Today is World Book Day, which is obviously the most important day of the year. And what better way to celebrate it than with silent movies? After all, it’s the most literate cinema possible.
I love books. My house is overflowing with books. Bursting at the seams. As a toddler, my first word wasn’t mama or dada. It was book. This is a lifelong obsession but, hey, I could be collecting body parts of something. Count your blessings.
One of the stupider aspects of Edgar Rice Burrough’s Tarzan series is the idea that a young man raised by Apes could teach himself to read and speak English solo with just a few Dick and Jane books. Um, no, Edgar. The 1918 movie toned down nonsense a bit but we still get a young Tarzan immediately comprehending that B is for Boy.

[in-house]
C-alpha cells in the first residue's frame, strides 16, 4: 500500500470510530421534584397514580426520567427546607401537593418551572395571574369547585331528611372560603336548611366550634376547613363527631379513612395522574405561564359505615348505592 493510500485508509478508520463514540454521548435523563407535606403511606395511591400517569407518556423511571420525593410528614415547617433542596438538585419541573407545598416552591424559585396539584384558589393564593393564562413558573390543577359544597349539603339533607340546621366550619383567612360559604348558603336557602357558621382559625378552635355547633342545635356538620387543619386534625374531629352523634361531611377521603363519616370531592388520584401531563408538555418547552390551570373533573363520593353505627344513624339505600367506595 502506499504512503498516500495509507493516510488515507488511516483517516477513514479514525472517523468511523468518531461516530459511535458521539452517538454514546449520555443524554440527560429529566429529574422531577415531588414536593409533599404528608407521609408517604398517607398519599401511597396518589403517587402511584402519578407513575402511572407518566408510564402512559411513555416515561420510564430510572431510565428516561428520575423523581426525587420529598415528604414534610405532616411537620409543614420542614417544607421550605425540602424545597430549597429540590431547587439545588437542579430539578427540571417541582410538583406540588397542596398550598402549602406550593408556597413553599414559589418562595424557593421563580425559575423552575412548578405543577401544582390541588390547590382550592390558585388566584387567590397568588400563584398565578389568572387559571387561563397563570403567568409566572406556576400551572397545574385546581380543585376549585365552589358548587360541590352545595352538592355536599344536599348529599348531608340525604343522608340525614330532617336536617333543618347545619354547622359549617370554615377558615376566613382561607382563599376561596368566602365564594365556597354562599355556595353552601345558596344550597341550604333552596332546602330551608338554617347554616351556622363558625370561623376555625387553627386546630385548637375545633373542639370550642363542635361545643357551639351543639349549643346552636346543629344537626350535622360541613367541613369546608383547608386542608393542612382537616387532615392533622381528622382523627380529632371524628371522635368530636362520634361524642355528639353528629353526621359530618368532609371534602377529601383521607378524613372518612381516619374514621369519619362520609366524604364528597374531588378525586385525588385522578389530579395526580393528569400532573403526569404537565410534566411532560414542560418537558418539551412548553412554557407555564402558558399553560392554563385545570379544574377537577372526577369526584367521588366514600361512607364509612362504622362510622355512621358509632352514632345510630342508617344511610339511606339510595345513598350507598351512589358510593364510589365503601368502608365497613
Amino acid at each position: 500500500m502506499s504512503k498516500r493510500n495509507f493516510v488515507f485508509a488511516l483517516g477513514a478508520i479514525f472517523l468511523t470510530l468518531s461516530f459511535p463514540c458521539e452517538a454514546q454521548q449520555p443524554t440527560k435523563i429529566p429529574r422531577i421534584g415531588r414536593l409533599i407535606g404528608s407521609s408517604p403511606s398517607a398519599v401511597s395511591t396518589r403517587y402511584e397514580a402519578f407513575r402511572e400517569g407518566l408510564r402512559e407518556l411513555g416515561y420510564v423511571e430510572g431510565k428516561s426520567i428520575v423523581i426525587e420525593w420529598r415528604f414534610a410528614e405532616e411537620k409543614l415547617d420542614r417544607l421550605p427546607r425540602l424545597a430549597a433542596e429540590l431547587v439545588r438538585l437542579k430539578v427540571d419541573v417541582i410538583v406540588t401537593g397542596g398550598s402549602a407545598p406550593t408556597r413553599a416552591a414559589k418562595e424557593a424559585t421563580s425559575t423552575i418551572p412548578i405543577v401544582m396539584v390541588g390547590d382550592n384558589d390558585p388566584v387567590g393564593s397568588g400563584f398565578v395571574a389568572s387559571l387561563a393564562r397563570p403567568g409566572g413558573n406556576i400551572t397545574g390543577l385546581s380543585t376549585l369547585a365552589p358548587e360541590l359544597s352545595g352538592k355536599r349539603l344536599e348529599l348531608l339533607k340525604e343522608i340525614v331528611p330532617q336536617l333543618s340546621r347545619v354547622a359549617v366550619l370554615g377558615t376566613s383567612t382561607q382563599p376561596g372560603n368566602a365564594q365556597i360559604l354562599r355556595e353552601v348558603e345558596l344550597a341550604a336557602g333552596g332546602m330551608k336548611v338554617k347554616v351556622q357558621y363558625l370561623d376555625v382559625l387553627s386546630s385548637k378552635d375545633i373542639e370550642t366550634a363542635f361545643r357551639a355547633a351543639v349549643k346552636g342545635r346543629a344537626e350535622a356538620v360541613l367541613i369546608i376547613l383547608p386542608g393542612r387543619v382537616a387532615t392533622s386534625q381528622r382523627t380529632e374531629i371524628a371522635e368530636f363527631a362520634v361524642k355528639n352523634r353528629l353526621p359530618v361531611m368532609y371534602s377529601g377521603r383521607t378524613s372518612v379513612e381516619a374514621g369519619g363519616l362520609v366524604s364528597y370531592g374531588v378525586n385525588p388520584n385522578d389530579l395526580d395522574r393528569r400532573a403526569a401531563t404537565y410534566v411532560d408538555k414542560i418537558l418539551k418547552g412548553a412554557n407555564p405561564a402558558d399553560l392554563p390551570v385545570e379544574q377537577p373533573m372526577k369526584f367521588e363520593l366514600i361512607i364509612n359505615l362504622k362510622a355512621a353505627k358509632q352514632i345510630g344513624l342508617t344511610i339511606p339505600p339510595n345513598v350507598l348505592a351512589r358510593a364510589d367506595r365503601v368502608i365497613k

I don’t know about you but I can’t stand people reading over my shoulder. It seems that Harry Liedtke doesn’t either, not that Pola Negri’s Carmen cares. This is from the 1918 Ernst Lubitsch-helmed version of the operatic tale, retitled Gypsy Blood for the American market.
Alla Nazimova enjoys audiobooks, especially when they are being read to her by Rudolph Valentino. This is from Camille, a perfectly smashing adaptation of the Dumas novella.
Sure, we love reading but what about writing? Here’s a secret: I was obsessed with obtaining and writing with a feathered quill pen when I was a kidlet. This obsession only increased when I saw Groucho Marx’s splendid quill in Duck Soup. Renee Adoree’s pen is more subdued in Monte Cristo (as in The Count of) but she makes up for it with tastefully draped pearls.
This is my favorite book/reading GIF of all time, bar none. Can’t we all relate? It’s from the 1927 edition of Chicago, the original film version of the play that would become a musical.
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